Pointe du Hoc
||This article has many issues. Please help fix them or discuss these issues on the talk page.
Pointe du Hoc is on the coast of Normandy in the north of France. In 1944 it was part of the biggest sea invasion in history. During the World War 2 planning of the assault on Nazi-captured France; Allied commanders noticed the massive coastal guns at Pointe du Hoc. There were six 155mm cannons in heavily armoured bunkers that could be very dangerous to Allied ships.
Pointe du Hoc bombed during air raids by Allied planes flying from English airstrips. The heavy artillery guns were barely damaged by the bombs. Pointe du Hoc was surrounded by steep cliffs that dropped down into the sea. Only at a certain part of the day a very narrow beach would appear at the bottom of the cliffs.
The U.S. 2nd and 5th Ranger divisions had been training with the British commandos for about five months and had been climbing the British coastal cliffs for training. To get to the French coastal cliffs they were using LCA and LCVP's or Higgins boats (both were flat bottomed landing crafts made to carry troops onto the beach) manned by British navy sailors. The boats were lowered into the sea a few kilometers out to sea. The British had added some extra armour to the sides of the landing crafts, exchanging speed and manoverability for protection for the men that were to assault the French coast.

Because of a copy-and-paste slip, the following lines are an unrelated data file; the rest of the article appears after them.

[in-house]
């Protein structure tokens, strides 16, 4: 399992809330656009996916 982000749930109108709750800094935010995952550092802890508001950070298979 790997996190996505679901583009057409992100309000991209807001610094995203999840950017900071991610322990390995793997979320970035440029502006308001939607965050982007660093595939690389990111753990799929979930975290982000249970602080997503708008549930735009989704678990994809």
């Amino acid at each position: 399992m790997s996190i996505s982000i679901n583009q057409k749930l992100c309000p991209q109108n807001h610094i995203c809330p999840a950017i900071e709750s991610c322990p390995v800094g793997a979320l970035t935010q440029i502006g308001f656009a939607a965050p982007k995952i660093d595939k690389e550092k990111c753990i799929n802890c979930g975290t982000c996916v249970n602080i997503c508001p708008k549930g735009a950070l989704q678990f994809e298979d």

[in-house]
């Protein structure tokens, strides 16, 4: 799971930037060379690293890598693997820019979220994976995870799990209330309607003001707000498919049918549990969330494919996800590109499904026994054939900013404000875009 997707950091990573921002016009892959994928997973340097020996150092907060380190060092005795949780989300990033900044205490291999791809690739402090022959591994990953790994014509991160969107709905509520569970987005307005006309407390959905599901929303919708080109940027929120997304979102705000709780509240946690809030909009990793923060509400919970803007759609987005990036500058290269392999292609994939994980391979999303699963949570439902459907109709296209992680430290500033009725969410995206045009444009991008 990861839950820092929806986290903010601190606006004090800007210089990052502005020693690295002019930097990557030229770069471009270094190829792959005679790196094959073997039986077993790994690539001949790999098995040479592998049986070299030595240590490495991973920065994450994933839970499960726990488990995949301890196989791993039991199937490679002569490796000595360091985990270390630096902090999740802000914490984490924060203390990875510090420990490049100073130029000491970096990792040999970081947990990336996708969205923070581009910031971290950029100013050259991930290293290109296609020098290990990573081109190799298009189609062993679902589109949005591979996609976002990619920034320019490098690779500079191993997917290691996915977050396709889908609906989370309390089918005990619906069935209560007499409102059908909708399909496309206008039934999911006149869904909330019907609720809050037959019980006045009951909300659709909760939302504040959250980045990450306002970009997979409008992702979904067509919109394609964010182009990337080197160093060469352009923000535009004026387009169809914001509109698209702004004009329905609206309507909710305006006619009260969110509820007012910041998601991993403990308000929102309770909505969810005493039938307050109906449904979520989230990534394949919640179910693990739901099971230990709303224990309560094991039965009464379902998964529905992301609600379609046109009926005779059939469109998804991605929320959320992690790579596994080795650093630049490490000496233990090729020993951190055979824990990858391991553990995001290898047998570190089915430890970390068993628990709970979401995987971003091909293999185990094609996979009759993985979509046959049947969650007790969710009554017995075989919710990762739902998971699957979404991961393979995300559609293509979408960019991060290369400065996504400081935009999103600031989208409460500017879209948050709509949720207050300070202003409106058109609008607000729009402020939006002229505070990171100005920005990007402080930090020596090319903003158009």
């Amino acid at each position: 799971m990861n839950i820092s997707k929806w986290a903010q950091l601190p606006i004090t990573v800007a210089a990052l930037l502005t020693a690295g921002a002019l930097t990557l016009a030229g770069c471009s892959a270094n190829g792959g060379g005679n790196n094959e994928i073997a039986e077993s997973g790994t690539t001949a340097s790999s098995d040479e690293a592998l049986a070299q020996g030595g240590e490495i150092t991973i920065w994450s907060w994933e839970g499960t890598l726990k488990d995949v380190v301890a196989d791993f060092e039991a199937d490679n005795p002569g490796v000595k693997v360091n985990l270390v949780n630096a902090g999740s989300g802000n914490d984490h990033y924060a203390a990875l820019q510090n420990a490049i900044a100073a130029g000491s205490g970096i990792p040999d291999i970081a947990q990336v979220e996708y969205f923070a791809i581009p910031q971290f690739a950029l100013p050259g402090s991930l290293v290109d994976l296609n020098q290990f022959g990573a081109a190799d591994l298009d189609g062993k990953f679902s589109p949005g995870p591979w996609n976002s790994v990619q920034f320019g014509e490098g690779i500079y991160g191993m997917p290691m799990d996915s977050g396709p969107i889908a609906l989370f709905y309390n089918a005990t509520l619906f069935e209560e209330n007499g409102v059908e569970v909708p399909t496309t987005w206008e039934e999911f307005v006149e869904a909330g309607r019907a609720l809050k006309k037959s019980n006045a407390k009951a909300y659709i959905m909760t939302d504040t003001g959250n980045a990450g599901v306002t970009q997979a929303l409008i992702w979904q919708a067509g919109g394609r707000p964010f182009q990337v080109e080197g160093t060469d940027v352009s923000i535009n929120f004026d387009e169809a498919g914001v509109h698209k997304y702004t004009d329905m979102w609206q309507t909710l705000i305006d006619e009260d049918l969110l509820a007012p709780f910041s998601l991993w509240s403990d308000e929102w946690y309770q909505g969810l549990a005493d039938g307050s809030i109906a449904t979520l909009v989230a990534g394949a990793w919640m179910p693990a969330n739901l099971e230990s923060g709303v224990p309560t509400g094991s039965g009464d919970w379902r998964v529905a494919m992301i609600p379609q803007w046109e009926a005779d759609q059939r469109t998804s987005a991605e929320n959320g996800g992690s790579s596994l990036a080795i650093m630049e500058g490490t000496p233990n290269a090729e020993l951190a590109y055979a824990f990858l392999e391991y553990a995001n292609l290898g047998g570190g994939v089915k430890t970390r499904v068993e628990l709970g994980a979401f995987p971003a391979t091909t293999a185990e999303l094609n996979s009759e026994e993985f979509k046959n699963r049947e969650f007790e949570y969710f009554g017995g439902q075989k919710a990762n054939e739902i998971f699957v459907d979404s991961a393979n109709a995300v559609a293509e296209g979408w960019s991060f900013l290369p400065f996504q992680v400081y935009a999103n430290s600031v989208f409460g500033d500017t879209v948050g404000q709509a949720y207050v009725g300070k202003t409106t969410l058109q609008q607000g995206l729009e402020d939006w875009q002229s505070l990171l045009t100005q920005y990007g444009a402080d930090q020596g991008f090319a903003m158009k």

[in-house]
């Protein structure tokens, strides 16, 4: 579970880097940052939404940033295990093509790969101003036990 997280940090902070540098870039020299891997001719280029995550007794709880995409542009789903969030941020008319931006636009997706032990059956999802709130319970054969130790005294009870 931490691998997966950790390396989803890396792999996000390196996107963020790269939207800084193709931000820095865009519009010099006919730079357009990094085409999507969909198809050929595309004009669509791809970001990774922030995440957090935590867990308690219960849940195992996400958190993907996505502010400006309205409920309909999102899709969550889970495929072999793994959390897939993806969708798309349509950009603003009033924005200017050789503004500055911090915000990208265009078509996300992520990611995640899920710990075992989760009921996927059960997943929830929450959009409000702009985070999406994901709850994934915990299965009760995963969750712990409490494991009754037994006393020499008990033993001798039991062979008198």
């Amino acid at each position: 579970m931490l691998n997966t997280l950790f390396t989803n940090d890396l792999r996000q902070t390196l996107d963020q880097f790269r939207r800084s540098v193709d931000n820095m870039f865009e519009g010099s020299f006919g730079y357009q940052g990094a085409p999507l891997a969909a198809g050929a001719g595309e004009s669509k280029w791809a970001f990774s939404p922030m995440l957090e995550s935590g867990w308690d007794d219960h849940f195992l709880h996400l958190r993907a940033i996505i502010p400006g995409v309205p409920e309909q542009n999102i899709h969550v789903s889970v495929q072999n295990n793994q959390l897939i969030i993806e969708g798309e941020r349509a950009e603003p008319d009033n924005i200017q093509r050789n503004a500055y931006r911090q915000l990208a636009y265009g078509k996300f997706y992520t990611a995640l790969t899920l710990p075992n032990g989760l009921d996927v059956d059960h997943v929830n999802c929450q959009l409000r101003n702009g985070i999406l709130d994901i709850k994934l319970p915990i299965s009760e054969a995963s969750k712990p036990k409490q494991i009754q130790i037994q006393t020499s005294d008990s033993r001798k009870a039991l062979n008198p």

The nearly 100m high cliff was attacked by the American 2nd and 5th Army Ranger Divisions. Colonel James Earl Rudder led the attack. The attack started at 06.30am when the battleship USS Texas, stopped bombarding Pointe du Hoc. Due to harsh weather conditions, the Rangers drifted off course and spent an extra half hour in reaching the beach. By then the Germans had come out of their bunkers and set up defensive positions along the ridge of the cliff. The landing craft doors were opened and the men of the two divisions ran up the beach to the cliffs. The soldiers used ropes attached to rocket propelled grappling hooks to climb the cliffs. The ropes and grappling hooks were carried in a wooden box held by two soldiers. The soldiers also used ladders that were attached to landing crafts and grappling hooks that were shot up from the boats.
When the Rangers reached the top, small groups of soldiers attacked the German positions. After reaching the gun emplacement bunkers, the Rangers found that they were no longer there. The guns were later found and destroyed in a field a bit inland.
At the end of the attack, the Rangers were forced to defend Pointe Du Hoc from constant counterattacks until they were relieved by the 5th Army Corps coming from a neighboring beach. Out of the 225 original attackers only 90 remained.
Resources[change | edit source]
- Amborse E. Stephen.“Pointe-Du-Hoc”. WORLD WAR HISTORY. INFO.. http://www.worldwar2history.info/D-Day/Pointe-Du-Hoc.html